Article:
First, some pros:
- It was a Disney movie through and through. As much as the trailer tried to convince me that it was a so-so Shrek knock-off, this is no film from DreamWorks. There's nothing cynical or sarcastic about it at all. It was sincere and sweet, honestly funny and genuinely warm (without, I should point out, being sappy).
- It did look quite beautiful as a film. Rapunzel's hair was really pretty stunning to watch, and it was interesting to see how they handled it, even as sort of a character itself (though not as a sentient, thinking entity as the previews made it seem). The light and the colors and the sets were all really interesting and notably Disney as well.
- The story was strong and the characters really propelled it. It didn't rely on potty humor (at all) or cliché plot devices. In hindsight, there are hints of previous Disney films reflected in the story (Beauty and the Beast, The Hunchback of Notre Dame, Aladdin), which is probably partly why it fits so well in the Disney canon. It was contemporary without being overly-anachronistic, and it really surprised me in a couple of places (since I was pretty much spoiler-free with this one, which is not my usual thing with Disney movies). I won't give it all here, so as not to ruin anyone's future enjoyment, but it really was funny and the ending was surprisingly touching.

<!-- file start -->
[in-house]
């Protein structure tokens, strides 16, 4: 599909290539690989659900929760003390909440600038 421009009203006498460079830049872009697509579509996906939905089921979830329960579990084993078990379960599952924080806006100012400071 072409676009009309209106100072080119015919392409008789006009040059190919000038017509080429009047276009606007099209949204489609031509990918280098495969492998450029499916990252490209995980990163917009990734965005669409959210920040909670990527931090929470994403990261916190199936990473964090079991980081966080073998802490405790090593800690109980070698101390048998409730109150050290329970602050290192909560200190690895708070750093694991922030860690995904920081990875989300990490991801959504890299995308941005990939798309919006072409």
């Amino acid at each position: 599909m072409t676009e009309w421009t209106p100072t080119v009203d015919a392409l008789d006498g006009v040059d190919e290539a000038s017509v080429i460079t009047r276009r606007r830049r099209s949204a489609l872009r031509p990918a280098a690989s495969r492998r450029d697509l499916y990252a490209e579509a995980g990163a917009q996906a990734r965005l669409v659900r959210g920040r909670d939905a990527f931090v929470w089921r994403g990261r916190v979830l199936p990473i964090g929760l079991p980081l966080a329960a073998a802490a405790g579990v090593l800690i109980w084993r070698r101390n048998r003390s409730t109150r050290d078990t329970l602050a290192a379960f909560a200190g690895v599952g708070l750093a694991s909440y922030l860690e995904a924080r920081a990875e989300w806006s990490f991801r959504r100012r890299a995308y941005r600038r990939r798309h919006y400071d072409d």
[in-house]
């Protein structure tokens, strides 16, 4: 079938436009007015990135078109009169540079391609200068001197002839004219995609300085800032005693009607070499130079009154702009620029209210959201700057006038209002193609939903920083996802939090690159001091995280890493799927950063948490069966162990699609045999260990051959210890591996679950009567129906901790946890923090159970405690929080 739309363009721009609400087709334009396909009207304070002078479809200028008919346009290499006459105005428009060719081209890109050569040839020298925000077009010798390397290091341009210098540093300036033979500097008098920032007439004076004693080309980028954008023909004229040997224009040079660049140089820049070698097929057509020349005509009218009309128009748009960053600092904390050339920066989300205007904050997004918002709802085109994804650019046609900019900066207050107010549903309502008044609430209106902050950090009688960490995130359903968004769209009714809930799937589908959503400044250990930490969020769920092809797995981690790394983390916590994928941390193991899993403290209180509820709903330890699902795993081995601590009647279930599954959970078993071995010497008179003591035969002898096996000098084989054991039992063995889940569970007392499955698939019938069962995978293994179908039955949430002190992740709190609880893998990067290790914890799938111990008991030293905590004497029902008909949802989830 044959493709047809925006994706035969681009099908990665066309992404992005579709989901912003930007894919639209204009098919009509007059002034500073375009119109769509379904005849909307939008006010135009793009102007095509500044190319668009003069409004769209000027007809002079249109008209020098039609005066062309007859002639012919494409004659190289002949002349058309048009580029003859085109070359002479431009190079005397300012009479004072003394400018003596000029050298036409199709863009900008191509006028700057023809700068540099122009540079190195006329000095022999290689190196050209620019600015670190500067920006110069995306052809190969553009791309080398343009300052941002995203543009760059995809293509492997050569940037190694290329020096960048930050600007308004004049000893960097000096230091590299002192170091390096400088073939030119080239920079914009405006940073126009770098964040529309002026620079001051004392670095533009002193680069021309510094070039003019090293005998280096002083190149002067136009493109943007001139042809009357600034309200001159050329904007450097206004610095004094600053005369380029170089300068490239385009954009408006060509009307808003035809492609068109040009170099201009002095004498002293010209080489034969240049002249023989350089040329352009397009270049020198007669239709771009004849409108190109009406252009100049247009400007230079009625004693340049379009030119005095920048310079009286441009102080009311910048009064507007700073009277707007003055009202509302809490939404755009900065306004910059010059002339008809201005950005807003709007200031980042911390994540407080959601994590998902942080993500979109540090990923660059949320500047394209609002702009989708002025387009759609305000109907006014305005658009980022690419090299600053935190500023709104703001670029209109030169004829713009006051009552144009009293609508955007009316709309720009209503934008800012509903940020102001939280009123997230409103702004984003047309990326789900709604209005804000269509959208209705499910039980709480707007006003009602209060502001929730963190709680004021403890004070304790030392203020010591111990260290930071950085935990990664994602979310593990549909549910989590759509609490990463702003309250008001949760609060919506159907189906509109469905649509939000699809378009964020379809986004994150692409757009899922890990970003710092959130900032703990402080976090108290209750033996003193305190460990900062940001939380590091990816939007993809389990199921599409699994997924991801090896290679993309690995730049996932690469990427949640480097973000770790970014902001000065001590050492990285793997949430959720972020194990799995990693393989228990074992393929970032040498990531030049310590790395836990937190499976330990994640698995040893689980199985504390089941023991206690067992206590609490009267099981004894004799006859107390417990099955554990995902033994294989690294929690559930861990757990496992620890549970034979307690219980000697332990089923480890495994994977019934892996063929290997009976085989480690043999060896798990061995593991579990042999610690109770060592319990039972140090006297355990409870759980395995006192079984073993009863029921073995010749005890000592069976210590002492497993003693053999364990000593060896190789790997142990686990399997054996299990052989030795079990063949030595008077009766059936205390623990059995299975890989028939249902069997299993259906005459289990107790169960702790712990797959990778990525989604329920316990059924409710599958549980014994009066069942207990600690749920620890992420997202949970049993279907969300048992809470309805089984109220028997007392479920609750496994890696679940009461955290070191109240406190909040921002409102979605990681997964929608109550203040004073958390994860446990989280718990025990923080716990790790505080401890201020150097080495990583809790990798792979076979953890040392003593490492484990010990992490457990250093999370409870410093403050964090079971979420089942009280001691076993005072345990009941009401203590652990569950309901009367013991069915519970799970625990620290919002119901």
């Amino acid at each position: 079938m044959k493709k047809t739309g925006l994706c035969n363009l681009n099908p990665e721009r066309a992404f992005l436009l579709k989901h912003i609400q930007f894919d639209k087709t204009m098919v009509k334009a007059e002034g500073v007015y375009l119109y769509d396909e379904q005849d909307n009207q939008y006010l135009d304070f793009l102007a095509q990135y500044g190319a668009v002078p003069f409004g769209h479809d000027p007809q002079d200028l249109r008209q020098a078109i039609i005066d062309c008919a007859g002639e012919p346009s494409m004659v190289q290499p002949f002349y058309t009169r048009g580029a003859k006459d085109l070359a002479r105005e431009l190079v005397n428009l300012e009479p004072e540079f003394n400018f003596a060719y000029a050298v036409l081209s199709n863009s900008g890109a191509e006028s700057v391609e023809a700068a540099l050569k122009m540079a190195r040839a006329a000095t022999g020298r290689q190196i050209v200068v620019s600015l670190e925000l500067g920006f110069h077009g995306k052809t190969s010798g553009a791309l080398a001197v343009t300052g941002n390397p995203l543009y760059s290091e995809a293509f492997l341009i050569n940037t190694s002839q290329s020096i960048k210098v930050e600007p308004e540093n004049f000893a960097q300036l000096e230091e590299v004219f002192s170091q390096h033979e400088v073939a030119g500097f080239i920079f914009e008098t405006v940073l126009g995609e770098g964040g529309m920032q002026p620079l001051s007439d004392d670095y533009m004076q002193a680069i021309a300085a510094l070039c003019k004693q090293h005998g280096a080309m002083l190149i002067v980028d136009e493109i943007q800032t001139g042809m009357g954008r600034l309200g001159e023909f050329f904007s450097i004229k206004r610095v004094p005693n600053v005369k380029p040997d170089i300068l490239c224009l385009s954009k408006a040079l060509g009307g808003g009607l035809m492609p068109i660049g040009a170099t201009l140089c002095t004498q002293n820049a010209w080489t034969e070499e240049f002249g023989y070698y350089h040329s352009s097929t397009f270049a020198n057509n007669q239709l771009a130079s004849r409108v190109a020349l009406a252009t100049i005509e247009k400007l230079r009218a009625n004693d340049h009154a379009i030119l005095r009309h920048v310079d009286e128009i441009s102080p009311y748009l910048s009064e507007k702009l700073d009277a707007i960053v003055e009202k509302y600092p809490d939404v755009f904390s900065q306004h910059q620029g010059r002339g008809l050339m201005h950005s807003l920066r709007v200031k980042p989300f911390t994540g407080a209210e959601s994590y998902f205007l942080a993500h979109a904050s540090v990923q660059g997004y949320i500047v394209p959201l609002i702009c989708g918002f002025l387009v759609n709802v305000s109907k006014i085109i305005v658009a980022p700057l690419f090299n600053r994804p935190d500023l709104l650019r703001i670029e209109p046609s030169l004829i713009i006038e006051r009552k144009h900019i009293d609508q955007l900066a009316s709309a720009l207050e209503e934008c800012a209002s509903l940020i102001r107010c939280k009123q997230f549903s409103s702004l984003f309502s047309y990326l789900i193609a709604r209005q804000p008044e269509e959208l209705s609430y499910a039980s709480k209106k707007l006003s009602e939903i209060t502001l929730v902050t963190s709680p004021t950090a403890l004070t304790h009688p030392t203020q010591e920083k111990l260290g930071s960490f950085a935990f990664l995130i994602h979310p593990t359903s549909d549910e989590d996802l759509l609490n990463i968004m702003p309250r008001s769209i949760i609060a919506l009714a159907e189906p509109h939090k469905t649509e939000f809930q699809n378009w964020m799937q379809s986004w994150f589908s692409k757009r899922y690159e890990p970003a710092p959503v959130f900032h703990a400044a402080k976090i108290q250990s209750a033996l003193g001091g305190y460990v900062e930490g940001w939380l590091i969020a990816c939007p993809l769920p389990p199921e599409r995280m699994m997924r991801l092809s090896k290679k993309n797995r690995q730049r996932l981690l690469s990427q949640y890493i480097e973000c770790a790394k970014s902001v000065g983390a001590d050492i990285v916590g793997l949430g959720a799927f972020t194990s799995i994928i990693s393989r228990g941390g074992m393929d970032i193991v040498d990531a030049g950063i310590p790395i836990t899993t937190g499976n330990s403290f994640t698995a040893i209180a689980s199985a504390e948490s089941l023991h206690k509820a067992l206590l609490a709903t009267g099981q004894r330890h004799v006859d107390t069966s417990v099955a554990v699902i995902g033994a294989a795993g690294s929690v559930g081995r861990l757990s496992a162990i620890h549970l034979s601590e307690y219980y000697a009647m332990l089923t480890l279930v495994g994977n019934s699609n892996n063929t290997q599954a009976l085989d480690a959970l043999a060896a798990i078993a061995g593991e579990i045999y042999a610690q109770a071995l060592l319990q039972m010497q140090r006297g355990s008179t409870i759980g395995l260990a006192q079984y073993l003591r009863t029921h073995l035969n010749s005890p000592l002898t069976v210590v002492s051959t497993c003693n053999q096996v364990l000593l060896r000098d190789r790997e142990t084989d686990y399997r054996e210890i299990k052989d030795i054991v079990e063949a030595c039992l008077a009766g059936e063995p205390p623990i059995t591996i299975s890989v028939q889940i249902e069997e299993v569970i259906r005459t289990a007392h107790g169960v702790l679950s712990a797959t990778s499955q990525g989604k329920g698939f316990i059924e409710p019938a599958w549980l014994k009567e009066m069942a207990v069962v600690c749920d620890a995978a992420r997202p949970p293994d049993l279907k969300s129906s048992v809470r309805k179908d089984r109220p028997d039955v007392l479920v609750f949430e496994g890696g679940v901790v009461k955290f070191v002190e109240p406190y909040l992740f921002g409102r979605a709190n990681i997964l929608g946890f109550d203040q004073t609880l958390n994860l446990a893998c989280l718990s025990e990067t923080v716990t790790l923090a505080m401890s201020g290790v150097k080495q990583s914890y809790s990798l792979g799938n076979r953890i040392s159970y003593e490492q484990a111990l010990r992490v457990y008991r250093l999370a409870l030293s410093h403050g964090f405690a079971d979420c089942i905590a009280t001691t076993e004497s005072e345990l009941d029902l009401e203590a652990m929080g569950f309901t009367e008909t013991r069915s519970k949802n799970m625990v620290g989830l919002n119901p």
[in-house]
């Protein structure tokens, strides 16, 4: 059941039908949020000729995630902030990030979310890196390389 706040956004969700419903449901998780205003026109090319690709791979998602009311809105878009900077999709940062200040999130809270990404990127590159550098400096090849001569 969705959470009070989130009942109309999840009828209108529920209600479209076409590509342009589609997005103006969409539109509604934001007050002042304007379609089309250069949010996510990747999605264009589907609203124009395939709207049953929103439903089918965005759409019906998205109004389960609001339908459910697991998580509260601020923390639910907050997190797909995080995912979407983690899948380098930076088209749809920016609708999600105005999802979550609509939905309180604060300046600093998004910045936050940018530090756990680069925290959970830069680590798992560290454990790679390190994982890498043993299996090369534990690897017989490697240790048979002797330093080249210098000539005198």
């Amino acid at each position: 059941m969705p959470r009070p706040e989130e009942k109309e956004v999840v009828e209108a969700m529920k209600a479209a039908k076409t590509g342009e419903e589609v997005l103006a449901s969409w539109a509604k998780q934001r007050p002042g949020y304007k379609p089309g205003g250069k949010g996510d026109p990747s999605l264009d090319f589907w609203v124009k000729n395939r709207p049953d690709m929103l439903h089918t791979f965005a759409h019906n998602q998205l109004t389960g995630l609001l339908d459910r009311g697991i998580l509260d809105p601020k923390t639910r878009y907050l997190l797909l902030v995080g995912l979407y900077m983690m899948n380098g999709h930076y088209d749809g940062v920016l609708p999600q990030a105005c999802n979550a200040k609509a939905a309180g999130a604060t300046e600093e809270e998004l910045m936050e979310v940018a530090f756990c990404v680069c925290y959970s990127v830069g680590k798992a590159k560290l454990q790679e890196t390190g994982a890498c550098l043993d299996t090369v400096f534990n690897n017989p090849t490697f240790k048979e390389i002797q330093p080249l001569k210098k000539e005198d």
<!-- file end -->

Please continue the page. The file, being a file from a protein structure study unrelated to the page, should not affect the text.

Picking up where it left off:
- The characters were charming and likeable. Rapunzel and Flynn Rider are an excellent unlikely duo, and their relationship is believable but also really fun. Mandy Moore and Zachary Levi provide both the speaking as well as singing voices for their respective characters, and are both fine voice actors. I was hesitant about Mandy Moore, but as it turns out, she does pretty well with voicework for animation. At times I forgot entirely it was Mandy Moore, she just knew the character so well. Design-wise, she was cute and believably young, naive and optimistic, but still spunky and funny. She had a really nice arc of development, growing up just enough to keep her endearing but making you care about what happened to her. Zachary Levi also played his part with charm and swagger, but also really knew his character and where he was supposed to go. I don't really know him as Chuck, but word is that a lot of people are surprised at his performance in this, especially his unexpected singing voice. His development was a little more subtle than Rapunzel's, but it was just as it needed to be for who he was. Mother Gothel is a standout Disney villain, with a surprisingly subtle and nuanced character, and Broadway veteran Donna Murphy was an excellent casting choice. There was a slew of secondary characters (the "Pub Thugs") who perform their function adequately and amusingly. Also, as a sort of departure for this sort of film from Disney, the animal sidekicks did not speak, but their acting was perfectly clear regardless (which is a real sign of great animation--non-speaking characters emoting and expressing dialogue--see Dumbo and Spirit: Stallion of the Cimarron).